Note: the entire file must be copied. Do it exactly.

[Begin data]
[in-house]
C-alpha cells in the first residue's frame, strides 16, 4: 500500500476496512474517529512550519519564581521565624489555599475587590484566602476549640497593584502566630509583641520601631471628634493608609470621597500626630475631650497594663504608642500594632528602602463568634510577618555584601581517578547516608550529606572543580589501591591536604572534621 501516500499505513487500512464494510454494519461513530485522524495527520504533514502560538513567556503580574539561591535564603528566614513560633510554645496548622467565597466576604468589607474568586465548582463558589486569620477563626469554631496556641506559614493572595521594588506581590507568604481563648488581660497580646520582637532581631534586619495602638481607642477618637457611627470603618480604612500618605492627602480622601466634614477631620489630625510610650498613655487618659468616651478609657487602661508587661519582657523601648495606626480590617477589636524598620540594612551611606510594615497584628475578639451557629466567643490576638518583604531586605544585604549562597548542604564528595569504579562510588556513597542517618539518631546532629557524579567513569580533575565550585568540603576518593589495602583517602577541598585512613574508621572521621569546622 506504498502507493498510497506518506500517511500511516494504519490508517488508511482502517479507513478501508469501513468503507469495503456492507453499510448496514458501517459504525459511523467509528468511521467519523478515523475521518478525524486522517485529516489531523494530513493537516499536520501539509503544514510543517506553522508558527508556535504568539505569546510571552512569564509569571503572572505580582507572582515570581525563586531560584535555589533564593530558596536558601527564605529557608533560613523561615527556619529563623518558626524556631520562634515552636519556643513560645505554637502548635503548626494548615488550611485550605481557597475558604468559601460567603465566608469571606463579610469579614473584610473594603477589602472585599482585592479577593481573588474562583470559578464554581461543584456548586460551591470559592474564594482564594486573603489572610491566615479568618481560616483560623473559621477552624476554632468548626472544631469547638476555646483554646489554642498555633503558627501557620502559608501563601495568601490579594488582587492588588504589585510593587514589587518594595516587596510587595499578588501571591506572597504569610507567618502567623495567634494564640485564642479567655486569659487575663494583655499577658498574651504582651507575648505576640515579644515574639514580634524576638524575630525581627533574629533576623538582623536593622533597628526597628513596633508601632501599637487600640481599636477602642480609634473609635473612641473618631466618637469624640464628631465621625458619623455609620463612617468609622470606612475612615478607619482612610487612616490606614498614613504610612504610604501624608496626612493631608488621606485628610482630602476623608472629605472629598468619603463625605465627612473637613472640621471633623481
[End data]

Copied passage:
[in-house]
C-alpha cells in the first residue's frame, strides 16, 4: 500500500476496512474517529512550519519564581521565624489555599475587590484566602476549640497593584502566630509583641520601631471628634493608609470621597500626630475631650497594663504608642500594632528602602463568634510577618555584601581517578547516608550529606572543580589501591591536604572534621 501516500499505513487500512464494510454494519461513530485522524495527520504533514502560538513567556503580574539561591535564603528566614513560633510554645496548622467565597466576604468589607474568586465548582463558589486569620477563626469554631496556641506559614493572595521594588506581590507568604481563648488581660497580646520582637532581631534586619495602638481607642477618637457611627470603618480604612500618605492627602480622601466634614477631620489630625510610650498613655487618659468616651478609657487602661508587661519582657523601648495606626480590617477589636524598620540594612551611606510594615497584628475578639451557629466567643490576638518583604531586605544585604549562597548542604564528595569504579562510588556513597542517618539518631546532629557524579567513569580533575565550585568540603576518593589495602583517602577541598585512613574508621572521621569546622 506504498502507493498510497506518506500517511500511516494504519490508517488508511482502517479507513478501508469501513468503507469495503456492507453499510448496514458501517459504525459511523467509528468511521467519523478515523475521518478525524486522517485529516489531523494530513493537516499536520501539509503544514510543517506553522508558527508556535504568539505569546510571552512569564509569571503572572505580582507572582515570581525563586531560584535555589533564593530558596536558601527564605529557608533560613523561615527556619529563623518558626524556631520562634515552636519556643513560645505554637502548635503548626494548615488550611485550605481557597475558604468559601460567603465566608469571606463579610469579614473584610473594603477589602472585599482585592479577593481573588474562583470559578464554581461543584456548586460551591470559592474564594482564594486573603489572610491566615479568618481560616483560623473559621477552624476554632468548626472544631469547638476555646483554646489554642498555633503558627501557620502559608501563601495568601490579594488582587492588588504589585510593587514589587518594595516587596510587595499578588501571591506572597504569610507567618502567623495567634494564640485564642479567655486569659487575663494583655499577658498574651504582651507575648505576640515579644515574639514580634524576638524575630525581627533574629533576623538582623536593622533597628526597628513596633508601632501599637487600640481599636477602642480609634473609635473612641473618631466618637469624640464628631465621625458619623455609620463612617468609622470606612475612615478607619482612610487612616490606614498614613504610612504610604501624608496626612493631608488621606485628610482630602476623608472629605472629598468619603463625605465627612473637613472640621471633623481